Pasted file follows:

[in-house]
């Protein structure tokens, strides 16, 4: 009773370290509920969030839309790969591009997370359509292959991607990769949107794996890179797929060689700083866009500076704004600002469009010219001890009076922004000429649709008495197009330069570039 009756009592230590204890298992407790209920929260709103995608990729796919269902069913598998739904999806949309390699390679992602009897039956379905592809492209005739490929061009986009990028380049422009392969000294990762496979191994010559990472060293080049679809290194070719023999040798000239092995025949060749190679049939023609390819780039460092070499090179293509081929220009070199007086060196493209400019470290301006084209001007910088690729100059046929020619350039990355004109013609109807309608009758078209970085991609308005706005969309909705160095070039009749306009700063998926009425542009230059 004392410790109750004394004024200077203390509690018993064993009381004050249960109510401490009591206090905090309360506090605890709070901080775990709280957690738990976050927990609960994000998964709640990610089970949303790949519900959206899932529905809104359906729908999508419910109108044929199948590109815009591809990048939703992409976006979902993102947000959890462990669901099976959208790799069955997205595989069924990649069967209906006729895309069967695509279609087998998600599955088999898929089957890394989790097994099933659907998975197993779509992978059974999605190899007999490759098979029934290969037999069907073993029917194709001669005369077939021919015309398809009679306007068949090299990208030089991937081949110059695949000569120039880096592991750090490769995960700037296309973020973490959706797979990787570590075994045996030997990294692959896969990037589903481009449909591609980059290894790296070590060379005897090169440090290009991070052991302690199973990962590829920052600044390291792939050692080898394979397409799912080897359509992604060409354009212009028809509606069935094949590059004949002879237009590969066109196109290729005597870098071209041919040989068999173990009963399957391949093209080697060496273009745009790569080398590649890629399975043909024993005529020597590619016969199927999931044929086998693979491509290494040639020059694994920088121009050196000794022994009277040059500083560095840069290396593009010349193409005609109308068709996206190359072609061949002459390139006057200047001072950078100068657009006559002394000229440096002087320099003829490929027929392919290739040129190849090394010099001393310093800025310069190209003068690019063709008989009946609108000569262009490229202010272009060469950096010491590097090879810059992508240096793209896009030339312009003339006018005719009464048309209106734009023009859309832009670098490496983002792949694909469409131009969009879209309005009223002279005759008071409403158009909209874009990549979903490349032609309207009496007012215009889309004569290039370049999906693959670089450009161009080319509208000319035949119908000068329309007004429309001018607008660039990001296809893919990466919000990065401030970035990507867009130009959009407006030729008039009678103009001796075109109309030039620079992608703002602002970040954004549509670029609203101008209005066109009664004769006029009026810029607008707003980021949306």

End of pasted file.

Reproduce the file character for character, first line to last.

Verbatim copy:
[in-house]
């Protein structure tokens, strides 16, 4: 009773370290509920969030839309790969591009997370359509292959991607990769949107794996890179797929060689700083866009500076704004600002469009010219001890009076922004000429649709008495197009330069570039 009756009592230590204890298992407790209920929260709103995608990729796919269902069913598998739904999806949309390699390679992602009897039956379905592809492209005739490929061009986009990028380049422009392969000294990762496979191994010559990472060293080049679809290194070719023999040798000239092995025949060749190679049939023609390819780039460092070499090179293509081929220009070199007086060196493209400019470290301006084209001007910088690729100059046929020619350039990355004109013609109807309608009758078209970085991609308005706005969309909705160095070039009749306009700063998926009425542009230059 004392410790109750004394004024200077203390509690018993064993009381004050249960109510401490009591206090905090309360506090605890709070901080775990709280957690738990976050927990609960994000998964709640990610089970949303790949519900959206899932529905809104359906729908999508419910109108044929199948590109815009591809990048939703992409976006979902993102947000959890462990669901099976959208790799069955997205595989069924990649069967209906006729895309069967695509279609087998998600599955088999898929089957890394989790097994099933659907998975197993779509992978059974999605190899007999490759098979029934290969037999069907073993029917194709001669005369077939021919015309398809009679306007068949090299990208030089991937081949110059695949000569120039880096592991750090490769995960700037296309973020973490959706797979990787570590075994045996030997990294692959896969990037589903481009449909591609980059290894790296070590060379005897090169440090290009991070052991302690199973990962590829920052600044390291792939050692080898394979397409799912080897359509992604060409354009212009028809509606069935094949590059004949002879237009590969066109196109290729005597870098071209041919040989068999173990009963399957391949093209080697060496273009745009790569080398590649890629399975043909024993005529020597590619016969199927999931044929086998693979491509290494040639020059694994920088121009050196000794022994009277040059500083560095840069290396593009010349193409005609109308068709996206190359072609061949002459390139006057200047001072950078100068657009006559002394000229440096002087320099003829490929027929392919290739040129190849090394010099001393310093800025310069190209003068690019063709008989009946609108000569262009490229202010272009060469950096010491590097090879810059992508240096793209896009030339312009003339006018005719009464048309209106734009023009859309832009670098490496983002792949694909469409131009969009879209309005009223002279005759008071409403158009909209874009990549979903490349032609309207009496007012215009889309004569290039370049999906693959670089450009161009080319509208000319035949119908000068329309007004429309001018607008660039990001296809893919990466919000990065401030970035990507867009130009959009407006030729008039009678103009001796075109109309030039620079992608703002602002970040954004549509670029609203101008209005066109009664004769006029009026810029607008707003980021949306």